Lack of coordination among agencies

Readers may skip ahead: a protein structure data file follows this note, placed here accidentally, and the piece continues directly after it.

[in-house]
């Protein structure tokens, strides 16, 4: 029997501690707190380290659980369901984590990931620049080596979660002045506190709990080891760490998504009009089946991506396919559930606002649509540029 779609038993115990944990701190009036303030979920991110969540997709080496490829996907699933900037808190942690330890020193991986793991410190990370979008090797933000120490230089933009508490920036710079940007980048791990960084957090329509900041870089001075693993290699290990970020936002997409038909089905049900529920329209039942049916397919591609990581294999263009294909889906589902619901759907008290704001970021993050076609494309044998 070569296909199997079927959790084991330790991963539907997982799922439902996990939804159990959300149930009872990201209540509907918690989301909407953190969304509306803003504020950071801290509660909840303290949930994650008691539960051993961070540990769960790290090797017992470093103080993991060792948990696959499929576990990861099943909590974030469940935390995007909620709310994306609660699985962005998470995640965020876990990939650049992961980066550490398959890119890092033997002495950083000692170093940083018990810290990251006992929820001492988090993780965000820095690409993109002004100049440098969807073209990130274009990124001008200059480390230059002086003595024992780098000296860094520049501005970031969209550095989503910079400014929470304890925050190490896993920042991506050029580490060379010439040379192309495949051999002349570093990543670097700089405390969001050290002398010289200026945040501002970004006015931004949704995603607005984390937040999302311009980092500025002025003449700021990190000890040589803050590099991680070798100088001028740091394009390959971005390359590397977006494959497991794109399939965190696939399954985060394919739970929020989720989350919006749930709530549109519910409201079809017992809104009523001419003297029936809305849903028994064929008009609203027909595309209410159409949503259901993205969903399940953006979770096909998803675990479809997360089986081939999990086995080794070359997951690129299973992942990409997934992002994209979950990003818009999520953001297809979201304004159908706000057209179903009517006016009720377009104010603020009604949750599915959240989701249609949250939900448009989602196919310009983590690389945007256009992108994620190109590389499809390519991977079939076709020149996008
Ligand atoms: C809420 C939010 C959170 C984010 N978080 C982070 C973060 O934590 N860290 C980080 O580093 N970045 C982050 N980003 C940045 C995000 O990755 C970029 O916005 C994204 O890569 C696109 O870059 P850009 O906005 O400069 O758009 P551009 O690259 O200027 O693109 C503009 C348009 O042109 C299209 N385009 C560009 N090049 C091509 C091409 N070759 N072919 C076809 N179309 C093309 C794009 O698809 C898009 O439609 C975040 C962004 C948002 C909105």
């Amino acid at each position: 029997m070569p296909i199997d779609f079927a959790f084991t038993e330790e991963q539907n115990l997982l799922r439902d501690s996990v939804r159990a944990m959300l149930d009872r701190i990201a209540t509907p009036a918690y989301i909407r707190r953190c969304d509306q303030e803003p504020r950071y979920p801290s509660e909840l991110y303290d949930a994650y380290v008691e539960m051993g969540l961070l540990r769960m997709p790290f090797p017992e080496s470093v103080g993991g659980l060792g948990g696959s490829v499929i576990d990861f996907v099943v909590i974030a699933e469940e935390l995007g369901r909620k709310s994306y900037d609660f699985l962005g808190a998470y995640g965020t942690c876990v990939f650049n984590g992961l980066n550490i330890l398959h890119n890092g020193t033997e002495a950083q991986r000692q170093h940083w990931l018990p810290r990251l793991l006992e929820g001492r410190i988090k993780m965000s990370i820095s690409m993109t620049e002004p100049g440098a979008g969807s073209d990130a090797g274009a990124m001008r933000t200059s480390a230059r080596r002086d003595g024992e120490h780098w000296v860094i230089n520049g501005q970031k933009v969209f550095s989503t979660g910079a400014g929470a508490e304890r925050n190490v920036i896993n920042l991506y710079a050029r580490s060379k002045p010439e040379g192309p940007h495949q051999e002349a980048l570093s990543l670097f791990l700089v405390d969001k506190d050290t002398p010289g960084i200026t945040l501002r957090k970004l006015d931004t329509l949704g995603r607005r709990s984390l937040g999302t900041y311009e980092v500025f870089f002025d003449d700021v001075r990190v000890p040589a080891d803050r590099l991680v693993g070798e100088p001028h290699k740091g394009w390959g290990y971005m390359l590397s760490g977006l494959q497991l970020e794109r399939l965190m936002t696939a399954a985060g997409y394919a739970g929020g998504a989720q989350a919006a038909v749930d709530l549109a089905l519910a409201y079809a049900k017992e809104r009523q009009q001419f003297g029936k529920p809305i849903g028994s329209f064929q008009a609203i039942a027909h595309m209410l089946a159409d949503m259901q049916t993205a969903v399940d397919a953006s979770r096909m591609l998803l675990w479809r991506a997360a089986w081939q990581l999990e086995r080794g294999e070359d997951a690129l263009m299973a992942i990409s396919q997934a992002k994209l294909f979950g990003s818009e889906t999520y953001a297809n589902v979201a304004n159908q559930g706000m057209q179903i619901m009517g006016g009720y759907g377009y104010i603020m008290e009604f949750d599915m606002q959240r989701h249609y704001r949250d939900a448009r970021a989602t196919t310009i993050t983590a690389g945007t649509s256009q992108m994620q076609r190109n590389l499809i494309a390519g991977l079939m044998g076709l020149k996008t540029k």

Following an agreement in 1985 among the Schengen group of EEC/EU countries concerning border controls, it was agreed to set up a Europe-wide police database covering wanted persons and illegal immigrants. This was due to be launched in 1993. In 1994 it was still not in operation and it was believed that it might never function correctly. Problems arose because for political reasons it proved necessary to allow each country to design its own databank to be linked to a central computer, even though this approach was more expensive and less efficient. The proposal finally selected for the central system had disadvantages relating to planning, conception and implementation but was also selected primarily on political criteria. The recommendations made by computer experts that the project be placed under a single responsible authority were ignored in favour of a rotating system of responsibility among the nine participating countries. As a result the nine countries worked on their own systems without any particular group being charged with the responsibility of ensuring the management of the overall project and compatibility with the central system. Projects with a broader focus and involving more politically-sensitive countries tend to raise even more problems of coordination.